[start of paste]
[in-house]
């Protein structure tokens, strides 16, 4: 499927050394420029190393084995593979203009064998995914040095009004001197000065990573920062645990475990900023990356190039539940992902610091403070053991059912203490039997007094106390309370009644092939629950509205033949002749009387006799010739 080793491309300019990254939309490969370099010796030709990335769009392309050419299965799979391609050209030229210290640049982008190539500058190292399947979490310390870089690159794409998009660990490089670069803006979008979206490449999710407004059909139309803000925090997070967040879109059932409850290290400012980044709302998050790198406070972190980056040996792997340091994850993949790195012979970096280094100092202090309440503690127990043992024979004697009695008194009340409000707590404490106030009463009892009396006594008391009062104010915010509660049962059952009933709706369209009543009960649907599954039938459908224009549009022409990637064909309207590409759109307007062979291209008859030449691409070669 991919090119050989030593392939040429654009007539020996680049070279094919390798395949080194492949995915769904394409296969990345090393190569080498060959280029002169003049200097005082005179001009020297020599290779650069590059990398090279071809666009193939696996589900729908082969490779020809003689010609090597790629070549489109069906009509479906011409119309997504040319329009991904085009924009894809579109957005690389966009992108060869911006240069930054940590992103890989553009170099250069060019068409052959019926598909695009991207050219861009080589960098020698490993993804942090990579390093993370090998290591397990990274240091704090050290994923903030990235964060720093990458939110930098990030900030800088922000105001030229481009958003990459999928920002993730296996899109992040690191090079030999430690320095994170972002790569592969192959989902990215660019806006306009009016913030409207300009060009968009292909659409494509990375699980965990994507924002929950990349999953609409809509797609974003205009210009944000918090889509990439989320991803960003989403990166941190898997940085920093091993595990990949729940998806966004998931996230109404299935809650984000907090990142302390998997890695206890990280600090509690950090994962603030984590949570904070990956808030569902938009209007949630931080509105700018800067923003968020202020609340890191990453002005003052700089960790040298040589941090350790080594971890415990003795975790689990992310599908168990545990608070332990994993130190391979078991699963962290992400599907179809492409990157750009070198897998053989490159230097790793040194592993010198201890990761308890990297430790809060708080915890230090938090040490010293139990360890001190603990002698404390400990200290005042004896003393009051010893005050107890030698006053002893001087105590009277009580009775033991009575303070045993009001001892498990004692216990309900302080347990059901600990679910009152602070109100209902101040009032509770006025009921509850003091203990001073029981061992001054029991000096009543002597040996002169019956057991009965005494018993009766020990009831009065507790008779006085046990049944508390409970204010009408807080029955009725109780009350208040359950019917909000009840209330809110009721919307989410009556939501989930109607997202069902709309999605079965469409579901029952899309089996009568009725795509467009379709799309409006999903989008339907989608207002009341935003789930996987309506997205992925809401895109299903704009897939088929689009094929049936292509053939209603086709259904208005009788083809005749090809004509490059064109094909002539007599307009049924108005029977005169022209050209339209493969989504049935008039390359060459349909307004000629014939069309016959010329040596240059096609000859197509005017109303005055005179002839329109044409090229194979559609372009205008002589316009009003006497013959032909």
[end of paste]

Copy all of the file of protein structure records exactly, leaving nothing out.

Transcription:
[in-house]
């Protein structure tokens, strides 16, 4: 499927050394420029190393084995593979203009064998995914040095009004001197000065990573920062645990475990900023990356190039539940992902610091403070053991059912203490039997007094106390309370009644092939629950509205033949002749009387006799010739 080793491309300019990254939309490969370099010796030709990335769009392309050419299965799979391609050209030229210290640049982008190539500058190292399947979490310390870089690159794409998009660990490089670069803006979008979206490449999710407004059909139309803000925090997070967040879109059932409850290290400012980044709302998050790198406070972190980056040996792997340091994850993949790195012979970096280094100092202090309440503690127990043992024979004697009695008194009340409000707590404490106030009463009892009396006594008391009062104010915010509660049962059952009933709706369209009543009960649907599954039938459908224009549009022409990637064909309207590409759109307007062979291209008859030449691409070669 991919090119050989030593392939040429654009007539020996680049070279094919390798395949080194492949995915769904394409296969990345090393190569080498060959280029002169003049200097005082005179001009020297020599290779650069590059990398090279071809666009193939696996589900729908082969490779020809003689010609090597790629070549489109069906009509479906011409119309997504040319329009991904085009924009894809579109957005690389966009992108060869911006240069930054940590992103890989553009170099250069060019068409052959019926598909695009991207050219861009080589960098020698490993993804942090990579390093993370090998290591397990990274240091704090050290994923903030990235964060720093990458939110930098990030900030800088922000105001030229481009958003990459999928920002993730296996899109992040690191090079030999430690320095994170972002790569592969192959989902990215660019806006306009009016913030409207300009060009968009292909659409494509990375699980965990994507924002929950990349999953609409809509797609974003205009210009944000918090889509990439989320991803960003989403990166941190898997940085920093091993595990990949729940998806966004998931996230109404299935809650984000907090990142302390998997890695206890990280600090509690950090994962603030984590949570904070990956808030569902938009209007949630931080509105700018800067923003968020202020609340890191990453002005003052700089960790040298040589941090350790080594971890415990003795975790689990992310599908168990545990608070332990994993130190391979078991699963962290992400599907179809492409990157750009070198897998053989490159230097790793040194592993010198201890990761308890990297430790809060708080915890230090938090040490010293139990360890001190603990002698404390400990200290005042004896003393009051010893005050107890030698006053002893001087105590009277009580009775033991009575303070045993009001001892498990004692216990309900302080347990059901600990679910009152602070109100209902101040009032509770006025009921509850003091203990001073029981061992001054029991000096009543002597040996002169019956057991009965005494018993009766020990009831009065507790008779006085046990049944508390409970204010009408807080029955009725109780009350208040359950019917909000009840209330809110009721919307989410009556939501989930109607997202069902709309999605079965469409579901029952899309089996009568009725795509467009379709799309409006999903989008339907989608207002009341935003789930996987309506997205992925809401895109299903704009897939088929689009094929049936292509053939209603086709259904208005009788083809005749090809004509490059064109094909002539007599307009049924108005029977005169022209050209339209493969989504049935008039390359060459349909307004000629014939069309016959010329040596240059096609000859197509005017109303005055005179002839329109044409090229194979559609372009205008002589316009009003006497013959032909």